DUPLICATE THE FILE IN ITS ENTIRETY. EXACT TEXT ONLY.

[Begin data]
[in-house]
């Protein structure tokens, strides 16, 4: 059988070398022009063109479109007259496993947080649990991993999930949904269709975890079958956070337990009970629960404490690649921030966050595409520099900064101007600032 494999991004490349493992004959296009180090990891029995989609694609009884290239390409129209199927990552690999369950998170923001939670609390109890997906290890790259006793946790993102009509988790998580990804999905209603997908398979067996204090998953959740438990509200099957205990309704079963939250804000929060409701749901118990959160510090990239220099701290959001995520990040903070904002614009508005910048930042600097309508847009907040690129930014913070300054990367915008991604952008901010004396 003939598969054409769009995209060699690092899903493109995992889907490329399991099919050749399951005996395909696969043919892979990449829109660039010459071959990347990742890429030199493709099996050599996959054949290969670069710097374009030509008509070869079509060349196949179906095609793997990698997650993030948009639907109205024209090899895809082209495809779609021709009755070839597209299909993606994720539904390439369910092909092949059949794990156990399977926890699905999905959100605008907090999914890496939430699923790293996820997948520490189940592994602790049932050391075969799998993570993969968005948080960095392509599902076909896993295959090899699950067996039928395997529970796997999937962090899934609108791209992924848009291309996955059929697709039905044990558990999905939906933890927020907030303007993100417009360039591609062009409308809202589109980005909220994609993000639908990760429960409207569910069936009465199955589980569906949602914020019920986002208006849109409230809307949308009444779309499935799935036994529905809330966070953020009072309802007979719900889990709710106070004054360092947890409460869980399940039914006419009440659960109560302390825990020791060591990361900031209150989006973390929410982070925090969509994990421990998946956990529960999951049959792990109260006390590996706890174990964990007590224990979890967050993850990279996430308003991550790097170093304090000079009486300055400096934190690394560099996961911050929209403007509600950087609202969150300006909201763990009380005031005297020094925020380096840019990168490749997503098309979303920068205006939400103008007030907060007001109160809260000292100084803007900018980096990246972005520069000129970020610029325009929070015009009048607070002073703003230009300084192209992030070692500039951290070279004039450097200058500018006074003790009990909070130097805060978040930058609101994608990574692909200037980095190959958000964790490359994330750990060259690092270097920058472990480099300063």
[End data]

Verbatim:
[in-house]
């Protein structure tokens, strides 16, 4: 059988070398022009063109479109007259496993947080649990991993999930949904269709975890079958956070337990009970629960404490690649921030966050595409520099900064101007600032 494999991004490349493992004959296009180090990891029995989609694609009884290239390409129209199927990552690999369950998170923001939670609390109890997906290890790259006793946790993102009509988790998580990804999905209603997908398979067996204090998953959740438990509200099957205990309704079963939250804000929060409701749901118990959160510090990239220099701290959001995520990040903070904002614009508005910048930042600097309508847009907040690129930014913070300054990367915008991604952008901010004396 003939598969054409769009995209060699690092899903493109995992889907490329399991099919050749399951005996395909696969043919892979990449829109660039010459071959990347990742890429030199493709099996050599996959054949290969670069710097374009030509008509070869079509060349196949179906095609793997990698997650993030948009639907109205024209090899895809082209495809779609021709009755070839597209299909993606994720539904390439369910092909092949059949794990156990399977926890699905999905959100605008907090999914890496939430699923790293996820997948520490189940592994602790049932050391075969799998993570993969968005948080960095392509599902076909896993295959090899699950067996039928395997529970796997999937962090899934609108791209992924848009291309996955059929697709039905044990558990999905939906933890927020907030303007993100417009360039591609062009409308809202589109980005909220994609993000639908990760429960409207569910069936009465199955589980569906949602914020019920986002208006849109409230809307949308009444779309499935799935036994529905809330966070953020009072309802007979719900889990709710106070004054360092947890409460869980399940039914006419009440659960109560302390825990020791060591990361900031209150989006973390929410982070925090969509994990421990998946956990529960999951049959792990109260006390590996706890174990964990007590224990979890967050993850990279996430308003991550790097170093304090000079009486300055400096934190690394560099996961911050929209403007509600950087609202969150300006909201763990009380005031005297020094925020380096840019990168490749997503098309979303920068205006939400103008007030907060007001109160809260000292100084803007900018980096990246972005520069000129970020610029325009929070015009009048607070002073703003230009300084192209992030070692500039951290070279004039450097200058500018006074003790009990909070130097805060978040930058609101994608990574692909200037980095190959958000964790490359994330750990060259690092270097920058472990480099300063």